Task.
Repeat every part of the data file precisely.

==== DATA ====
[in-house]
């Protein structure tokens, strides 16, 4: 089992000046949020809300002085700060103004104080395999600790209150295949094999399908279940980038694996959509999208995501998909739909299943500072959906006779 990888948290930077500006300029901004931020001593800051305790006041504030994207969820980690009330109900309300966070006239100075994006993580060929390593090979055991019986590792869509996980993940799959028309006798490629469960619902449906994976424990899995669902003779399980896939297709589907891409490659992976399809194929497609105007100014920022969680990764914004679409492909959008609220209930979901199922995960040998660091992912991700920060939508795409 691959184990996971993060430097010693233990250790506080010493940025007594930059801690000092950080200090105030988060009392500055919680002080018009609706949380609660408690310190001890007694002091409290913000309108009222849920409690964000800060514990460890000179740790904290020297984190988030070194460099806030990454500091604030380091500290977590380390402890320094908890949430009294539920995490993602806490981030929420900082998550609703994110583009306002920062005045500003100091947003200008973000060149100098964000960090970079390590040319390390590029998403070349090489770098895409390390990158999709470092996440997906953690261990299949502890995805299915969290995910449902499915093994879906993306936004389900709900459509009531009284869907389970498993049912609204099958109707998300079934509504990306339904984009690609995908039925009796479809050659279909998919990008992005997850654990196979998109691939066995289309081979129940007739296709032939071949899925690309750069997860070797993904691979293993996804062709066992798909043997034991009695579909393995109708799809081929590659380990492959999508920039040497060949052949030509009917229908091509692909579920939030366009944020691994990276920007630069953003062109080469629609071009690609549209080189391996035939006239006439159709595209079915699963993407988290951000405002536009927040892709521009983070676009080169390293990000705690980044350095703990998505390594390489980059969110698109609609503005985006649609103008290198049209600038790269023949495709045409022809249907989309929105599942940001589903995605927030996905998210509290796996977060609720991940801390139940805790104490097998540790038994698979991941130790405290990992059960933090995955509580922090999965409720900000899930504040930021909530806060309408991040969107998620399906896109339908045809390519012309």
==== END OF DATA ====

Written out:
[in-house]
């Protein structure tokens, strides 16, 4: 089992000046949020809300002085700060103004104080395999600790209150295949094999399908279940980038694996959509999208995501998909739909299943500072959906006779 990888948290930077500006300029901004931020001593800051305790006041504030994207969820980690009330109900309300966070006239100075994006993580060929390593090979055991019986590792869509996980993940799959028309006798490629469960619902449906994976424990899995669902003779399980896939297709589907891409490659992976399809194929497609105007100014920022969680990764914004679409492909959008609220209930979901199922995960040998660091992912991700920060939508795409 691959184990996971993060430097010693233990250790506080010493940025007594930059801690000092950080200090105030988060009392500055919680002080018009609706949380609660408690310190001890007694002091409290913000309108009222849920409690964000800060514990460890000179740790904290020297984190988030070194460099806030990454500091604030380091500290977590380390402890320094908890949430009294539920995490993602806490981030929420900082998550609703994110583009306002920062005045500003100091947003200008973000060149100098964000960090970079390590040319390390590029998403070349090489770098895409390390990158999709470092996440997906953690261990299949502890995805299915969290995910449902499915093994879906993306936004389900709900459509009531009284869907389970498993049912609204099958109707998300079934509504990306339904984009690609995908039925009796479809050659279909998919990008992005997850654990196979998109691939066995289309081979129940007739296709032939071949899925690309750069997860070797993904691979293993996804062709066992798909043997034991009695579909393995109708799809081929590659380990492959999508920039040497060949052949030509009917229908091509692909579920939030366009944020691994990276920007630069953003062109080469629609071009690609549209080189391996035939006239006439159709595209079915699963993407988290951000405002536009927040892709521009983070676009080169390293990000705690980044350095703990998505390594390489980059969110698109609609503005985006649609103008290198049209600038790269023949495709045409022809249907989309929105599942940001589903995605927030996905998210509290796996977060609720991940801390139940805790104490097998540790038994698979991941130790405290990992059960933090995955509580922090999965409720900000899930504040930021909530806060309408991040969107998620399906896109339908045809390519012309």